The Ferrari LaFerrari hybrid supercar is being hand-built in an assembly hall on the Ferrari campus in Maranello, Italy, that is usually used to construct Formula 1 prototype racing cars. Given the amount of F1-derived technologies and materials used in LaFerrari, this seems entirely appropriate.
By the time we visited the LaFerrari hall, on April 28, 2014, LaFerrari had been in production for some five months. The entire production run will total only 499 cars, of which 120 are designated for U.S. customers, and if that doesn’t seem like many, Franco Cimatti, the MIT-educated engineer who’s in charge of vehicle concepts and pre-development at Ferrari, reminds us that Ferrari built only 349 F50 supercars and only 399 examples of the famed Ferrari Enzo. Why only 499 LaFerraris, rather than 500? we ask. “The ‘9’ is to underline the fact that Enzo Ferrari used to say that we should always build one fewer car than the market will bear,” says Cimatti. And with only about one LaFerrari being completed on average per work day, “499 cars works out to about two and a half years. After that, LaFerrari is too old for such a special car.”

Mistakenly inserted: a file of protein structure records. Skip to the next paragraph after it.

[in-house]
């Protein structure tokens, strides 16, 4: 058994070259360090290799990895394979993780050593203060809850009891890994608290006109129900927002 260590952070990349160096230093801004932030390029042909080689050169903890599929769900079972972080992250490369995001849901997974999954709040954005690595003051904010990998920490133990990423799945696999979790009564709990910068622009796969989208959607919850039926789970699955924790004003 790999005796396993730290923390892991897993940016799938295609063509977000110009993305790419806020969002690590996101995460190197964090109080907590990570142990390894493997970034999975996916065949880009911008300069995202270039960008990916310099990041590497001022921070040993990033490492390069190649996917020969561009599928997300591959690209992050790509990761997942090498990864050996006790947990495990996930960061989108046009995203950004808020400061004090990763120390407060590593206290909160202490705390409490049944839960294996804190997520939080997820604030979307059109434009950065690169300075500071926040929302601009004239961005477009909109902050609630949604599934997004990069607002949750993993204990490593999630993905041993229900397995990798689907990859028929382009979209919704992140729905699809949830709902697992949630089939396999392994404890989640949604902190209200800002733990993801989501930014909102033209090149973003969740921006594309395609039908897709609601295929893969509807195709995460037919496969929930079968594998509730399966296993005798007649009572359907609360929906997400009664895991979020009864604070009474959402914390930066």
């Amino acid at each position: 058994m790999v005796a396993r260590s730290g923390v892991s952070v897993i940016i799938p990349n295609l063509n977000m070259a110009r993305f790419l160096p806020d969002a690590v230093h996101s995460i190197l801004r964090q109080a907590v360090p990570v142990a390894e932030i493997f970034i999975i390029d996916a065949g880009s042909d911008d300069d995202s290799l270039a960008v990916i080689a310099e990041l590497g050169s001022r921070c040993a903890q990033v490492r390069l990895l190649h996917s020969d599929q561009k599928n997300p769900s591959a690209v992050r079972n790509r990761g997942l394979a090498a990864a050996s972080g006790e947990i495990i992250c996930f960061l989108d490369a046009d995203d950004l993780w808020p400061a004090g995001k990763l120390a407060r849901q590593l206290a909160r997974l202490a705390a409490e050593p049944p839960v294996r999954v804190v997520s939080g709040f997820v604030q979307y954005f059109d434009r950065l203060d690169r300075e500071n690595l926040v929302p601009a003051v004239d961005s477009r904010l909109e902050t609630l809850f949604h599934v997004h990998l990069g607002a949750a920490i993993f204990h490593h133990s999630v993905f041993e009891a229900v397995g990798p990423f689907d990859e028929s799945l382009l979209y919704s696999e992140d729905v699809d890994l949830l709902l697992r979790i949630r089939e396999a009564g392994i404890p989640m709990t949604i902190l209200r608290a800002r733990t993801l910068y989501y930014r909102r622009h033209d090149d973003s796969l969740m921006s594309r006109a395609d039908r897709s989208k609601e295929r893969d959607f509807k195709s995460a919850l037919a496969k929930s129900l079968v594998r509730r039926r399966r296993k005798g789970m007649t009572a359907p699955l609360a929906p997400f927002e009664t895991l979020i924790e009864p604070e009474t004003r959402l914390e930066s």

Here’s a behind-the-scenes look at the steps involved in building each car.